European governments are failing to get to grips with the challenges of an ageing workforce.
In a report published this week, think-tank the International Longevity Centre argues that skilling up the older workforce, supporting older women in work and improving health are crucial to create higher participation of older workers.
Governments have not met an EU target set in 2001 to achieve 50% employment rate of older workers by 2010, said the report. Fewer than half (48.8%) of European citizens aged 55-64 were in employment in 2012. Over the period 2002-2008, the average age of labour market withdrawal had only increased by an estimated 1.3 years, from 60.1 to 61.4.
Whilst the employment levels of older workers has increased over the past decade by 10%, the ILC pointed out that there is significant variation across Europe. Just 13% of Hungarians aged 60-64 were in work in 2010 compared to over 60% of Swedes.
In the UK alone, there are 13.5 million job vacancies that need to be filled in the next ten years. Only seven million young people are expected to leave school or college during that time.
Across Europe incentives to retire early are gradually being removed while some state pension ages have started to increase. However, the report noted that some incentives to retire early remain.
The ILC added that government initiatives to support older workers are often poorly evaluated, which makes sharing best practice difficult.
However, it identified various measures that have been taken by European governments:
- Changes since 2006 in Sweden offer more favourable treatment for work related income than pension income.
- Reforms in Croatia have meant that those who retire early are now subject to between a 0.15% and 0.34% loss every month in the value of their pension. In contrast, people who delay retirement are entitled to a 0.15% monthly increase in the value of their pension.
- France has introduced a gradual retirement scheme, which allows workers to reduce their working hours on reaching 60 (62 in 2017) and receive a proportion of their pension in return.
- A Portuguese initiative gives preferential access for older people to lifelong learning.
- The Finnish government has invested in the KESTO-program, which built up a database for research on extending working life.
Challenges remain, and the report said issues such as gender inequality – women have better life expectancy than men but participate less in the labour market and retire earlier – need to be tackled.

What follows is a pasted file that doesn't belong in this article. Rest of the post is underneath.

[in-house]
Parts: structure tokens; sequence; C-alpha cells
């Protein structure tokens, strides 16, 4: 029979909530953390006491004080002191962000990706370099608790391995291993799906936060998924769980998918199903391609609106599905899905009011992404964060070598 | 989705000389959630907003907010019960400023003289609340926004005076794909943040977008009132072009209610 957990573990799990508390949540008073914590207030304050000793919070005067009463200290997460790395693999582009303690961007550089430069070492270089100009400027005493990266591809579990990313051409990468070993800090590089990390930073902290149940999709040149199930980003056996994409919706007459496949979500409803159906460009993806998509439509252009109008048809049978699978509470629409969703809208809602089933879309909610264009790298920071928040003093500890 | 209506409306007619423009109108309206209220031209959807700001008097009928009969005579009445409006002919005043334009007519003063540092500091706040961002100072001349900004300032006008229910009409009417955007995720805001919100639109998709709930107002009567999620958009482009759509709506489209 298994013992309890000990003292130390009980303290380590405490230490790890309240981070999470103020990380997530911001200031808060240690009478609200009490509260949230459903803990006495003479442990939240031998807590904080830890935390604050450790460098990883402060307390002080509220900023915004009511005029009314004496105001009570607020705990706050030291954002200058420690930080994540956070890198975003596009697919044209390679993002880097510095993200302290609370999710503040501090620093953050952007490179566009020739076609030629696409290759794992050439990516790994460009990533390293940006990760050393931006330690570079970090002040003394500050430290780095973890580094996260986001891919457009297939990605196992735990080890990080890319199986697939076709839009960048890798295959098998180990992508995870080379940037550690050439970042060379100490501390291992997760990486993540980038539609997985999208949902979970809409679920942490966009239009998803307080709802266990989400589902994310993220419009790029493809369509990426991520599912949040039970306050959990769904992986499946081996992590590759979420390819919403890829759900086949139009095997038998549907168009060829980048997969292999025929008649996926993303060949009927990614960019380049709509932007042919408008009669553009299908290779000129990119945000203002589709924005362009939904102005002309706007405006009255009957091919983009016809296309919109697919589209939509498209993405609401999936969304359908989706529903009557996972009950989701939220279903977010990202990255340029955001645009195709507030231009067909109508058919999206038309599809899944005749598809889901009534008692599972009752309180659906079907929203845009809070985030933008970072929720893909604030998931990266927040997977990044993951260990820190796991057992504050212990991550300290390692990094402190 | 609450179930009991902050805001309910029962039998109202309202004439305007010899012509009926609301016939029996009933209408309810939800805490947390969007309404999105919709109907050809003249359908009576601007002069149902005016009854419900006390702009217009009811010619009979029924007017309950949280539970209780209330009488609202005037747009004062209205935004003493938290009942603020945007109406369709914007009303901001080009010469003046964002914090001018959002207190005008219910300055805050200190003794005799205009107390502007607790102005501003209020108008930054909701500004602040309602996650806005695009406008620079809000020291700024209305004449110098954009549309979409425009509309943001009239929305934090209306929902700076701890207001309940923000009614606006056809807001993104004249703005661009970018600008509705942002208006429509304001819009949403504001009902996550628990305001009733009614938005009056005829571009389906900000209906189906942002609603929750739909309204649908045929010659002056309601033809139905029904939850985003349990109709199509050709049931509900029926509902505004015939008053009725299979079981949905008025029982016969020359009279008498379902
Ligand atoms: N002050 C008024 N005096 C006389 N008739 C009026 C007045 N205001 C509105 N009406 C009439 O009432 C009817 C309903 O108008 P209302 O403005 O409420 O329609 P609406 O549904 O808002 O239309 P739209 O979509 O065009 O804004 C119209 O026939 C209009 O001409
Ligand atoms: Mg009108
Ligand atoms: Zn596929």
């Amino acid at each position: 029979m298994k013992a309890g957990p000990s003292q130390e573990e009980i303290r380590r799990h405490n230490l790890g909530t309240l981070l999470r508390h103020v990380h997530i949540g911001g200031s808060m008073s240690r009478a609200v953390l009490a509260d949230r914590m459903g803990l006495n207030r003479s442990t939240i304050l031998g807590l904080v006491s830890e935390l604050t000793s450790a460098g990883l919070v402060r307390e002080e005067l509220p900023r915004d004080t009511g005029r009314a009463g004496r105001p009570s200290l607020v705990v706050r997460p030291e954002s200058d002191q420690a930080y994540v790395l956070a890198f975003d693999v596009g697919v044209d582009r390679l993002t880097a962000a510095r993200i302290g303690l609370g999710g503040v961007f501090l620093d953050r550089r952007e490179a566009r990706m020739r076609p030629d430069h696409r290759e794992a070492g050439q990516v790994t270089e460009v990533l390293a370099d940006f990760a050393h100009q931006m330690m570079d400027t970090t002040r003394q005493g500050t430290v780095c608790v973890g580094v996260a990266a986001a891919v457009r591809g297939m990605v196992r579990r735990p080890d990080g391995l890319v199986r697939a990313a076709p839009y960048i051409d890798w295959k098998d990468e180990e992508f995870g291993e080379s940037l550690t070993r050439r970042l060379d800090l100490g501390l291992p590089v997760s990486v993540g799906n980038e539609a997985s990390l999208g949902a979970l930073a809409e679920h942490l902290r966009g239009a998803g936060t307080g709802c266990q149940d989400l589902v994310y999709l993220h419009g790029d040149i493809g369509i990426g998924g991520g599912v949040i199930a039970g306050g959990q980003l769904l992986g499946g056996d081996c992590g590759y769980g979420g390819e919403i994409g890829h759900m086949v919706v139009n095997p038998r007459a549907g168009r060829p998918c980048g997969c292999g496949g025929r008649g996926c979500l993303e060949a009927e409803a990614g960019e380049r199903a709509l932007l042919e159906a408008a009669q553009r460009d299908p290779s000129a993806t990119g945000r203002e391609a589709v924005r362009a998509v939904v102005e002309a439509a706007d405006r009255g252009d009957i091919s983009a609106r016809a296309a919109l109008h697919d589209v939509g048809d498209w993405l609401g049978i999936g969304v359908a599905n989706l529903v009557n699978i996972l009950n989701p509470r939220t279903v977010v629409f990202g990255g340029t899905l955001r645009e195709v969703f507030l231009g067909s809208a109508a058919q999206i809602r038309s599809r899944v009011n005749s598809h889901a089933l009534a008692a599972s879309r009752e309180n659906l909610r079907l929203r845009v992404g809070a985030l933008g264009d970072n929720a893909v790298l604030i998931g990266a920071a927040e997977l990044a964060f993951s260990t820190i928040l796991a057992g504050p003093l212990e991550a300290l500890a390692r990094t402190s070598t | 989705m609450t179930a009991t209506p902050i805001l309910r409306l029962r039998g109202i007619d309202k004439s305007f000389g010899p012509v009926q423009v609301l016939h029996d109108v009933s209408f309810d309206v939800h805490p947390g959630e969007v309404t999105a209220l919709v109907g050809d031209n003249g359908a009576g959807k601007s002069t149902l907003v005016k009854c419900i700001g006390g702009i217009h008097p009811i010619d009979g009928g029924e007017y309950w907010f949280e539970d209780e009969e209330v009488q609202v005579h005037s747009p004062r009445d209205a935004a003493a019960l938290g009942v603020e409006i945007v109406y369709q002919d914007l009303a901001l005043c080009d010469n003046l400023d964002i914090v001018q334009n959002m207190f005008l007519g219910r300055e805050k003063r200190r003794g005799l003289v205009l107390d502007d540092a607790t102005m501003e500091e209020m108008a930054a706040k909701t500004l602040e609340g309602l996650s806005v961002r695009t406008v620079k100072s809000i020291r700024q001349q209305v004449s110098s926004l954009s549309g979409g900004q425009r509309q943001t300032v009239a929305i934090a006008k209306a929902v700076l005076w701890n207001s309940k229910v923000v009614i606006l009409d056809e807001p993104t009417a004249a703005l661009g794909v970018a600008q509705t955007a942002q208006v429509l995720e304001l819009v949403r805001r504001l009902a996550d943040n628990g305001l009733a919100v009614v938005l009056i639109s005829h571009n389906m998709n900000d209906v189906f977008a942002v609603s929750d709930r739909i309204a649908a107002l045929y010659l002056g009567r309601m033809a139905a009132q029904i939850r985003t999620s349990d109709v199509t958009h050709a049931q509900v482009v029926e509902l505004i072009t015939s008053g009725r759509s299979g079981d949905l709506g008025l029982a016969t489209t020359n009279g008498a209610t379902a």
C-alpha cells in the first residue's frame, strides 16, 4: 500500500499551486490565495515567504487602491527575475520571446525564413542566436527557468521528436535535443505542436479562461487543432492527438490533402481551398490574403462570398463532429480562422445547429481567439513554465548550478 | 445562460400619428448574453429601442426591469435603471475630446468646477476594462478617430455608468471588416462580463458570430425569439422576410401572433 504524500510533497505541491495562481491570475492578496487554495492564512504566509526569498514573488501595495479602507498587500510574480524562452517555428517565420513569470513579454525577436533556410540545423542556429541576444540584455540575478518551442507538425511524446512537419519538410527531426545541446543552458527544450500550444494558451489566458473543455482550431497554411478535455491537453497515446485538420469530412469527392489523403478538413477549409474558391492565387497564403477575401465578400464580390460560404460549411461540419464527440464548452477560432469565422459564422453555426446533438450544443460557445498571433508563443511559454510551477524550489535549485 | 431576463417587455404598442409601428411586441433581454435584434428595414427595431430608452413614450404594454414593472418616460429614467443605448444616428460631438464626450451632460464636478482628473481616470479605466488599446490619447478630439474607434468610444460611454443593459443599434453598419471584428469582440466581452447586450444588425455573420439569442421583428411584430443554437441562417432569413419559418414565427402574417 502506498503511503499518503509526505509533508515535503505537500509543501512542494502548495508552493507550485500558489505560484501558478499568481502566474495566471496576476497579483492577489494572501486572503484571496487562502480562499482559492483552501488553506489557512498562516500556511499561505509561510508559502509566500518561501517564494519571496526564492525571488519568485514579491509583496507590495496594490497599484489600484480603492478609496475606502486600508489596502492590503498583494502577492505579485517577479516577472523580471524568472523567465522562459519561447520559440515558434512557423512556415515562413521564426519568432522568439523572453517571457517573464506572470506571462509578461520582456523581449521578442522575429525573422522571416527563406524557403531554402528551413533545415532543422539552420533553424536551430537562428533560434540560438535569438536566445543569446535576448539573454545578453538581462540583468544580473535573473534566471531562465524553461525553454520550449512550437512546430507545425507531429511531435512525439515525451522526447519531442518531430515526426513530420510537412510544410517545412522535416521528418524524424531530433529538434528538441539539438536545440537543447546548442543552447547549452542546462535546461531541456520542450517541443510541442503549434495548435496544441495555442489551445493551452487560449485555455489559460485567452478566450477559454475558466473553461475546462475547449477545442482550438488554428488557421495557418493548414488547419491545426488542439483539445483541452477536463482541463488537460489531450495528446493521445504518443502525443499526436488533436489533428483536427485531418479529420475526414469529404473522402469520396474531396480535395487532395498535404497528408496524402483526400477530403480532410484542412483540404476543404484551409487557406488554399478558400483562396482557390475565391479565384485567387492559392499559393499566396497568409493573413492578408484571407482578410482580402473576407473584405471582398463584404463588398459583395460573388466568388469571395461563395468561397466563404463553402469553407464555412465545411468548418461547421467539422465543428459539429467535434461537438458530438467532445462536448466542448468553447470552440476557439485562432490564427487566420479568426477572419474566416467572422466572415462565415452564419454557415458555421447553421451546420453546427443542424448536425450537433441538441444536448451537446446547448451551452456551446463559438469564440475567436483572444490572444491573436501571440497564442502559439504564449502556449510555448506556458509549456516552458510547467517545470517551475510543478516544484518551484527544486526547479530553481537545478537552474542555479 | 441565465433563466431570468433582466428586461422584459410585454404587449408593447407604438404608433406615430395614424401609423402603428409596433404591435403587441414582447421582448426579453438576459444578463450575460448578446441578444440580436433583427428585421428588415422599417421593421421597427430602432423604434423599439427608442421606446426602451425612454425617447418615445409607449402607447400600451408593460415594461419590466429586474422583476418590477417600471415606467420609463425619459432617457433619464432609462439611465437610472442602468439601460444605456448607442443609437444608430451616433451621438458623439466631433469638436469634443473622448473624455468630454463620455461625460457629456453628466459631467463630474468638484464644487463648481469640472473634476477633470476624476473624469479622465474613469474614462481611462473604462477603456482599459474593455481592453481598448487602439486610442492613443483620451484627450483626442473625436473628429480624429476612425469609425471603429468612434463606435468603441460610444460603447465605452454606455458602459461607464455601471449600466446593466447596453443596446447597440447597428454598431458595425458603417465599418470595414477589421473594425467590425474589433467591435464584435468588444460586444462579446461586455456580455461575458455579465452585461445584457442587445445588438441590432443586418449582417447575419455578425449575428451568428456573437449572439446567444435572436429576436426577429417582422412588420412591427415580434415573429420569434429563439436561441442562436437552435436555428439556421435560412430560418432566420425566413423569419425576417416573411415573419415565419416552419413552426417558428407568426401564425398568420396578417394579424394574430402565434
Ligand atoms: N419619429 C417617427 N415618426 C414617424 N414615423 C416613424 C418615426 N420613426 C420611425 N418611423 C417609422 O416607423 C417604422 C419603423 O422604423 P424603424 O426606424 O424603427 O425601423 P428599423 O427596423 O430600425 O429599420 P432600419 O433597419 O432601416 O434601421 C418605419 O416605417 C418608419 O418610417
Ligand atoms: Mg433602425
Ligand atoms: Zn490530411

It said older workers often have lower levels of education and qualifications than young people; many have not worked for 12 months or more; they experience negative attitudes; and suffer poor health. Policymakers need to be aware that older workers are more likely to be self-employed, on open-ended contracts, or working part-time.
David Sinclair, assistant director of policy and communications at ILC-UK, said: “Europe’s economy is driven by the skills and talents of its people. As our society ages, it will therefore be increasingly important to make the most of the potential of older workers. Yet few European governments have got to grips with the challenges of an older workforce.”
He added: “We must not however, pitch one generation against another. European policymakers must focus on tackling the barriers to employability across the life course. Flexible working and opportunities for people of all ages to develop their skills are vital. We must tackle ageism whilst also offering older people the opportunity to retire gradually. Governments across Europe must better evaluate initiatives and share their successes with their colleagues”.
Speaking at the launch of the research, pensions minister Steve Webb MP said: There are more older people in work than ever before, despite difficult economic conditions. I am determined that more employers will make the most of the talents and experience of older workers.”
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